Merck & Co has agreed to pay AstraZeneca up to $8.5 billion as part of a global deal to co-develop and co-commercialize the latter’s ovarian cancer drug Lynparza™ (olaparib) and late-stage investigational MAPK/ERK kinase 1/2 (MEK 1/2) inhibitor selumetinib for multiple cancer indications.

Under terms of the deal, AstraZeneca will receive  $1.6 billion upfront, $750 million in license options, and potentially another $6.15 million in regulatory and sales milestones.

AstraZeneca’s poly(ADP-ribose) polymerase (PARP) inhibitor Lynparza is currently in development for 14 potential indications in multiple tumor types, including breast, prostate, and pancreatic cancers. Merck and AstraZeneca said they will share the costs and future gross profits associated jointly developing and commercializing Lynparza and selumetinib monotherapies and of developing Lynparza as a combination therapy with drugs other than programmed cell death protein 1 (PD-1) and programmed death-ligand 1 (PD-L1) inhibitors.

Merck will separately develop and commercialize Lynparza in combination with its own PD-1 inhibitor Keytruda® (pembrolizumab) and will be responsible for funding the development and commercialization of  Keytruda with selumetinib. AstraZeneca will similarly develop Lynparza as combination therapy with its PD-L1 inhibitor Imfinzi™ (durvalumab) and will also be responsible for funding potential development of Imfinzi combined with selumetinib. Imfinzi won FDA accelerated approval in May for treating advanced or metastatic urothelial carcinoma in patients who have already received platinum-containing chemotherapy. 

Commenting on the deal, with Merck, Pascal Soriot, CEO at AstraZeneca, said, “Our strategic collaboration builds on scientific evidence that PARP and MEK inhibitors can be combined with PD-L1/PD-1 inhibitors for a range of tumors.” Kenneth C. Frazier, Merck CEO, added, “This global collaboration between AstraZeneca and Merck, two oncology leaders, will increase the possibilities for patients to have more treatment options for more cancers.”

Lynparza achieved sales of $216 million in 2016.  The drug was approved by the FDA in 2014 as monotherapy for germline BRCA-mutated advanced ovarian cancer in patients who have previously received three or more lines of chemotherapy. In the same year, the European Commission approved Lynparza as maintenance treatment for adult patients with platinum-sensitive relapsed BRCA-mutated (germline and/or somatic) high-grade serous epithelial ovarian, fallopian tube, or primary peritoneal cancer who are in complete response or partial response to platinum-based chemotherapy.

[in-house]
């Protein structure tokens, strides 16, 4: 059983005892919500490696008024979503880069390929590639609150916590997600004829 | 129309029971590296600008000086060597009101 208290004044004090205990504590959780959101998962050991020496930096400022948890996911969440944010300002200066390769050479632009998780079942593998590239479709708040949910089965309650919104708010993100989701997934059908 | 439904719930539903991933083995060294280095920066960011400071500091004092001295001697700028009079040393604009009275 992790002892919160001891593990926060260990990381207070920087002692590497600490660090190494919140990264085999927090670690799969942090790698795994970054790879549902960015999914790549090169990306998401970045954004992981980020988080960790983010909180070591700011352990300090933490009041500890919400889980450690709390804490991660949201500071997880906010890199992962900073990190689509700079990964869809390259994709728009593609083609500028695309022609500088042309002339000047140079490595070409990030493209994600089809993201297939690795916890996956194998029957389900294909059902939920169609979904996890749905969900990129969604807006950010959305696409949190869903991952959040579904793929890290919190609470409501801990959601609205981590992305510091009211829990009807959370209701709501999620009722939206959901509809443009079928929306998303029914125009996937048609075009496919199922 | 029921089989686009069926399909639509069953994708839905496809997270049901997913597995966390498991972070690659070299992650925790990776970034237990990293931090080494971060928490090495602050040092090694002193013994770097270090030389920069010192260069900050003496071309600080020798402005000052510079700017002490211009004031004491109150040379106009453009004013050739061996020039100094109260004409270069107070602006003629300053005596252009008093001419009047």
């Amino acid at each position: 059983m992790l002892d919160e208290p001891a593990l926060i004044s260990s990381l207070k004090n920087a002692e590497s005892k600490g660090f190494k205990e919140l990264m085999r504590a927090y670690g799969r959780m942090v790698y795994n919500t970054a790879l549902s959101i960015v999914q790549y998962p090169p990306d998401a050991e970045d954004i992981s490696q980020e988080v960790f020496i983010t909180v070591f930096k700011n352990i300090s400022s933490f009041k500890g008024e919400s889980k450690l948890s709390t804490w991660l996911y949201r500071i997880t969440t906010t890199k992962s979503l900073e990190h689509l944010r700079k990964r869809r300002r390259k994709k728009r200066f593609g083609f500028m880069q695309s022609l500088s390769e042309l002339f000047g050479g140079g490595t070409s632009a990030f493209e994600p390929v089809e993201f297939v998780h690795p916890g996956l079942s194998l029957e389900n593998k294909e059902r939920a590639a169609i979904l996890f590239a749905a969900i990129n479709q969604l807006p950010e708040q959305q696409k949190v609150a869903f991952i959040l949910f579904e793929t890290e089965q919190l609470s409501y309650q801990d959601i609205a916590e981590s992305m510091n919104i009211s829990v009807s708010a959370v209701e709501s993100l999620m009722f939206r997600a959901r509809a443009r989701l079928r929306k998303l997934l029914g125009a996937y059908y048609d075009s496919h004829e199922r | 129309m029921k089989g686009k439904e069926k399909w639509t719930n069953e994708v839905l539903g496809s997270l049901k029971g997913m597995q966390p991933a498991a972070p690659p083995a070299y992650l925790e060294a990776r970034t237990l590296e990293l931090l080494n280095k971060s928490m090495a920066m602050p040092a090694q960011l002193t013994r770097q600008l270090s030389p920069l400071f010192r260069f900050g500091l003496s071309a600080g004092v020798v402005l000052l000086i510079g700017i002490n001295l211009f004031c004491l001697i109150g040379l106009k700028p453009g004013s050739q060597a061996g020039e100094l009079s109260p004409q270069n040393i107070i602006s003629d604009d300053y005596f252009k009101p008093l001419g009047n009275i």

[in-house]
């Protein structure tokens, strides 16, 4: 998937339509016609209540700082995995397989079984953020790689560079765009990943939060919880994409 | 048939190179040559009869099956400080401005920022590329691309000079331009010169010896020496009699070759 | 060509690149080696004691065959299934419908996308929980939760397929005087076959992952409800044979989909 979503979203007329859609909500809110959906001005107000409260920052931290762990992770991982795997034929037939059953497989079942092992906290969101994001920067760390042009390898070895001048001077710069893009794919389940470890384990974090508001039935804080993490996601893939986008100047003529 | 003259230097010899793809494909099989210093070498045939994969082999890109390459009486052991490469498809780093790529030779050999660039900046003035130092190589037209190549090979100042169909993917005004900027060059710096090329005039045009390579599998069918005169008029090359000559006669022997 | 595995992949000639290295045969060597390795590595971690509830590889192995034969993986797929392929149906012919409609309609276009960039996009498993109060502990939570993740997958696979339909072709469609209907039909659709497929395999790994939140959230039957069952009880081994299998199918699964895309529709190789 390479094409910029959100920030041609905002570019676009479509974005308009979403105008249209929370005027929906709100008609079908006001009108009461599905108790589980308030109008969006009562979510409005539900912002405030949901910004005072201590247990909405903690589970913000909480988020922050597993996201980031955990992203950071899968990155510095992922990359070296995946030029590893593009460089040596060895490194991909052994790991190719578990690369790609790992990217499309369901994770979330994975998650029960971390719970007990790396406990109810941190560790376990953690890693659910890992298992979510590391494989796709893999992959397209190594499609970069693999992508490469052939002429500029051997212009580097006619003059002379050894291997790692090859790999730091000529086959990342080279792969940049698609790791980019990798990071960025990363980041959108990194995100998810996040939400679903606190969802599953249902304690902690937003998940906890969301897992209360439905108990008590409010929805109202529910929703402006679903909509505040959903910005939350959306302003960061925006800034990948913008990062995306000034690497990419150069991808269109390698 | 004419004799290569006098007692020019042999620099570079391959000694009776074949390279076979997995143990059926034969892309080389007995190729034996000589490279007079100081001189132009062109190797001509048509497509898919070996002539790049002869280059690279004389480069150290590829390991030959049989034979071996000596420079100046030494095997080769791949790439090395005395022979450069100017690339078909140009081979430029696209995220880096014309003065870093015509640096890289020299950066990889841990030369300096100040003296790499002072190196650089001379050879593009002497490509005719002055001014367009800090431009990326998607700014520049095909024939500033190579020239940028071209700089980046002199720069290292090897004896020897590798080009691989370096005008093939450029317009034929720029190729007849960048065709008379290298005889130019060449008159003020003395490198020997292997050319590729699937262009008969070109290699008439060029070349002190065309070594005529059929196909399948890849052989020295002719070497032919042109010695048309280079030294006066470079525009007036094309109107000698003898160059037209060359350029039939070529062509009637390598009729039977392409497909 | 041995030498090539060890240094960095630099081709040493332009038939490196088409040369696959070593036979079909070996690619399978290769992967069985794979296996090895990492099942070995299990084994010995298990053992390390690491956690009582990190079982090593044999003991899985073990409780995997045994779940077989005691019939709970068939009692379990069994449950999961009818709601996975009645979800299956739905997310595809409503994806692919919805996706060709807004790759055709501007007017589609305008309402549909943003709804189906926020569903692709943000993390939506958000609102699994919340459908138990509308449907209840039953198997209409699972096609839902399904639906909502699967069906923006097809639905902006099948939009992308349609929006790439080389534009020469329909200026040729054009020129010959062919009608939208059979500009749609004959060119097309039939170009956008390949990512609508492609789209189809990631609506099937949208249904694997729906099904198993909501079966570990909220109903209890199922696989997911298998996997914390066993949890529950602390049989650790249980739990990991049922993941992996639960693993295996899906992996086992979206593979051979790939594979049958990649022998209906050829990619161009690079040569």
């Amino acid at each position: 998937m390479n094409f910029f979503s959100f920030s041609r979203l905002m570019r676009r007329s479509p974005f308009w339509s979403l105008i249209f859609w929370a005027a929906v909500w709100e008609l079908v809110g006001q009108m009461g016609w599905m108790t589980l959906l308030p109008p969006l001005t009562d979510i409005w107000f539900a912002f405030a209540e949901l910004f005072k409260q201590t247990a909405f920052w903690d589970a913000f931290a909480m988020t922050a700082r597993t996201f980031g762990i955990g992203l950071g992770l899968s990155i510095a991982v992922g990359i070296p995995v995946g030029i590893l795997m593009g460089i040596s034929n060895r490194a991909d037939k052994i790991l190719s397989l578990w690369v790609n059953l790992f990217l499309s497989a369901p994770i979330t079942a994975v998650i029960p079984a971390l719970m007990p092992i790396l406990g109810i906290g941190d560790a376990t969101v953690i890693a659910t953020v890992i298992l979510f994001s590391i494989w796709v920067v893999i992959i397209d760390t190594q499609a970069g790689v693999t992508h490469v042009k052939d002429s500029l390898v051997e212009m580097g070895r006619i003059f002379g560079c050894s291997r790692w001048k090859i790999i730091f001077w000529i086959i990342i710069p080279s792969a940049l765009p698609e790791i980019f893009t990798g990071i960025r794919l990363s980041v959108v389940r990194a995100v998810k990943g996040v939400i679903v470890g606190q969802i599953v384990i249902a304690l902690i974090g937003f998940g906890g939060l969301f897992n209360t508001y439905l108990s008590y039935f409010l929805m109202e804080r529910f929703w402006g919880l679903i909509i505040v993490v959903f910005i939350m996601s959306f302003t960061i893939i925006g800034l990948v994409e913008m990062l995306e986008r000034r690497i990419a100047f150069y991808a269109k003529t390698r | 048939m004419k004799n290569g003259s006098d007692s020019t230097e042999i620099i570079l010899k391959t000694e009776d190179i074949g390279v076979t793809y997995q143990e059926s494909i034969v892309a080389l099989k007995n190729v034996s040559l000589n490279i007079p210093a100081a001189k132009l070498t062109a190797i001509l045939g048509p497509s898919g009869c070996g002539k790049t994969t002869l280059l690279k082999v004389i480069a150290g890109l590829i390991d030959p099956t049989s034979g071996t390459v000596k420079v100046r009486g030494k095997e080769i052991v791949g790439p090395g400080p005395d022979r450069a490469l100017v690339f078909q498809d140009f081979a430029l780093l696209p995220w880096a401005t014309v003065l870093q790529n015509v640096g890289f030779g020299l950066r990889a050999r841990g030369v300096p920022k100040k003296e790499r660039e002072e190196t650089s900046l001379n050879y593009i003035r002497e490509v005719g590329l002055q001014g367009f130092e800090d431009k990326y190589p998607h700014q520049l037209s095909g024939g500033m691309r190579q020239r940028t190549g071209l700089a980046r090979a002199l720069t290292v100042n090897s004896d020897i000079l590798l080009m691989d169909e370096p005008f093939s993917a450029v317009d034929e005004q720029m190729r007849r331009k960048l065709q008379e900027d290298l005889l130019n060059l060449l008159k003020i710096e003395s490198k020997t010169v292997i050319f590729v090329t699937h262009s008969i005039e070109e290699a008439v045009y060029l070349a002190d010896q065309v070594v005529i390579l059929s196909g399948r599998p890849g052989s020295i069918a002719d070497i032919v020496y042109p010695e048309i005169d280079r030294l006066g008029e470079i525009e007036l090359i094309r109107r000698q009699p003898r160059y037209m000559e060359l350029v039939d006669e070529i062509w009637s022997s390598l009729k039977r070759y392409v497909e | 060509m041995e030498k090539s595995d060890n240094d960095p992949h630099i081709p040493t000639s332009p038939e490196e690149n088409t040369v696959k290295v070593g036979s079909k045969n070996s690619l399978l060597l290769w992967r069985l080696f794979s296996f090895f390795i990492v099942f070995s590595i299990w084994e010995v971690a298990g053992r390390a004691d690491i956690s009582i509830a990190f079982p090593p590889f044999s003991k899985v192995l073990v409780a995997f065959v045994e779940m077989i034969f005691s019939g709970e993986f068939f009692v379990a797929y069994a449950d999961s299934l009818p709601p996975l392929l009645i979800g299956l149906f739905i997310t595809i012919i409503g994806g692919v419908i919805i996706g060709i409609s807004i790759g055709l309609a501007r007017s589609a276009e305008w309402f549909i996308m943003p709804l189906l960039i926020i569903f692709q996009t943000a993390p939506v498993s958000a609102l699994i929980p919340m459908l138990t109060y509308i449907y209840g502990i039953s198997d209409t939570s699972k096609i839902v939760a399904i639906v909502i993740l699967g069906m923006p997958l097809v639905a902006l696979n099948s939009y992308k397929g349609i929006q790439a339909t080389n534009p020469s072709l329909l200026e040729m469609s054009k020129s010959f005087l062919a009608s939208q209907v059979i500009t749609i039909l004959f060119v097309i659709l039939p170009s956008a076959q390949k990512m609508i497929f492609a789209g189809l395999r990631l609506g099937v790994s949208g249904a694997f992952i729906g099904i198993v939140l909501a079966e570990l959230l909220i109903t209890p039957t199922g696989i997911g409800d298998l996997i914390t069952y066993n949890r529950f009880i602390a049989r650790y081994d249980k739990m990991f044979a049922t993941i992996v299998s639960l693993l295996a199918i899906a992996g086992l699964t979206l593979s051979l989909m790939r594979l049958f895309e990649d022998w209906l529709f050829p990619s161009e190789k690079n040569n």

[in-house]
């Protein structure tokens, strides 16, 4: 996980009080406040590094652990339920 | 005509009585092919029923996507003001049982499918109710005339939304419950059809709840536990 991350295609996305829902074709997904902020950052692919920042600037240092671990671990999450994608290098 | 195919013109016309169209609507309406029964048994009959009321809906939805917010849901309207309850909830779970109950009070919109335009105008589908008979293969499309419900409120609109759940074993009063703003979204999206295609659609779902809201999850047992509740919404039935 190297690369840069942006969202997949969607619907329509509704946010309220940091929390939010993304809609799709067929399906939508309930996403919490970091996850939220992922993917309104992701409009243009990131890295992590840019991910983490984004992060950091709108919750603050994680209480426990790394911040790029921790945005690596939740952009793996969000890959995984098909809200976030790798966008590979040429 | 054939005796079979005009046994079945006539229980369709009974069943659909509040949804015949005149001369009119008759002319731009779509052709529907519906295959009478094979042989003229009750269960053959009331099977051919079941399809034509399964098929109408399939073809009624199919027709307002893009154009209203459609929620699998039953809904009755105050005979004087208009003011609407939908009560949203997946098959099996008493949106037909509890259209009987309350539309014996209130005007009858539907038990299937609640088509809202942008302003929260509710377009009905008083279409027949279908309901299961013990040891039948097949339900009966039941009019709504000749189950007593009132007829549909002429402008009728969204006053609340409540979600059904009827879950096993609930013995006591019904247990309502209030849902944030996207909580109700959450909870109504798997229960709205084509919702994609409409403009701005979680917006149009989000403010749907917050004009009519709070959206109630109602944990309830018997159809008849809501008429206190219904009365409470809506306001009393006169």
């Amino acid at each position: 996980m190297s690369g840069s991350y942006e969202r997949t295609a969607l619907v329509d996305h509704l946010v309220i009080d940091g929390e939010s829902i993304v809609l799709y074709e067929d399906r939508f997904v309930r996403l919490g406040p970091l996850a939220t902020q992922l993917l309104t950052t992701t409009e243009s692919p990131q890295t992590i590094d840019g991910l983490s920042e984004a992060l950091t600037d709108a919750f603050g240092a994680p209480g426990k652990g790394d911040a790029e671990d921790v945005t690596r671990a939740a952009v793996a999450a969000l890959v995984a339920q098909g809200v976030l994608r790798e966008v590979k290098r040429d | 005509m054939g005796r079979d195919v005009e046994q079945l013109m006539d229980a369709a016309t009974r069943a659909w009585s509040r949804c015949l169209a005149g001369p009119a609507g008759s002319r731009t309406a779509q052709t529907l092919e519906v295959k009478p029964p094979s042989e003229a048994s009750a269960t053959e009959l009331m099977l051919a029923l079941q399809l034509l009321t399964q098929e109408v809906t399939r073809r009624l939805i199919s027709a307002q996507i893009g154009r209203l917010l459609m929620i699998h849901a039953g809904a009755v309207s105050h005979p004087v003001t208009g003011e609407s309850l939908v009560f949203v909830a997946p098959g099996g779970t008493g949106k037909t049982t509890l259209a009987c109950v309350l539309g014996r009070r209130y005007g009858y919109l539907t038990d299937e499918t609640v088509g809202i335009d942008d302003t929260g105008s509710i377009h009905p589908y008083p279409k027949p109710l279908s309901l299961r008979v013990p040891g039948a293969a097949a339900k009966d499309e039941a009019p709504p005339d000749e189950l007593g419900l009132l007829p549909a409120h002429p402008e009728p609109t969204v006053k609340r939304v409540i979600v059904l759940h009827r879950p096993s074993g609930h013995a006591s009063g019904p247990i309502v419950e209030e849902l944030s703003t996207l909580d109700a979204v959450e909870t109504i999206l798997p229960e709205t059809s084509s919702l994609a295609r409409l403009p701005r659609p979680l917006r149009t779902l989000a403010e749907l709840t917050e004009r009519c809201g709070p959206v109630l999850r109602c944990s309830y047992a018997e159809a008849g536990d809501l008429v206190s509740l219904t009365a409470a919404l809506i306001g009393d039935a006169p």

Just last month, AstraZeneca reported positive data from the Phase III OlympiAD study evaluating Lynparza in patients with HER2-negative, BRCA-mutated metastatic breast cancer. A separate Phase III study, OLYMPIA, is ongoing in nonmetastatic breast cancer.

AstraZeneca licensed selumetinib from Array BioPharma in 2003. The MEK inhibitor is undergoing Phase III development for treating differentiated thyroid cancer, and is separately undergoing Phase II development in patients with pediatric neurofibromatosis type-1. Phase I trials are ongoing patients with solid tumors. In August 2016, AstraZeneca reported the failure of a Phase III study evaluating selumetinib combined with docetaxel chemotherapy in patients with KRAS-mutated locally advanced or metastatic non-small-cell lung cancer (NSCLC).

Keytruda is approved for multiple cancer indications, but earlier this week Merck reported that the drug failed to meet its primary endpoint in the Phase III KEYNOTE-040 study in previously treated patients with recurrent or metastatic head and neck squamous cell carcinoma (HNSCC). The FDA had previously approved the drug for treating patients with recurrent or metastatic HNSCC whose disease had progressed on or after platinum-containing therapy. Merck said the KEYNOTE-040 results wouldn’t impact on the approved indication. 

Also this month, the FDA placed on hold three studies evaluating Keytruda in combination with other therapies for treating multiple myeloma, following reports of patient deaths.

AstraZeneca today separately reported the failure of Imfinzi monotherapy and combination therapy to meet one of its primary endpoints in the open-label Phase III MYSTIC study in lung cancer. The firm in parallel announced positive data from the Phase III FLAURA trial evaluating its established epidermal growth factor receptor (EGFR) tyrosine kinase inhibitor lung cancer drug Tagrisso® (osimertinib) in previously untreated patients with locally advanced or metastatic EGFR mutation-positive NSCLC.


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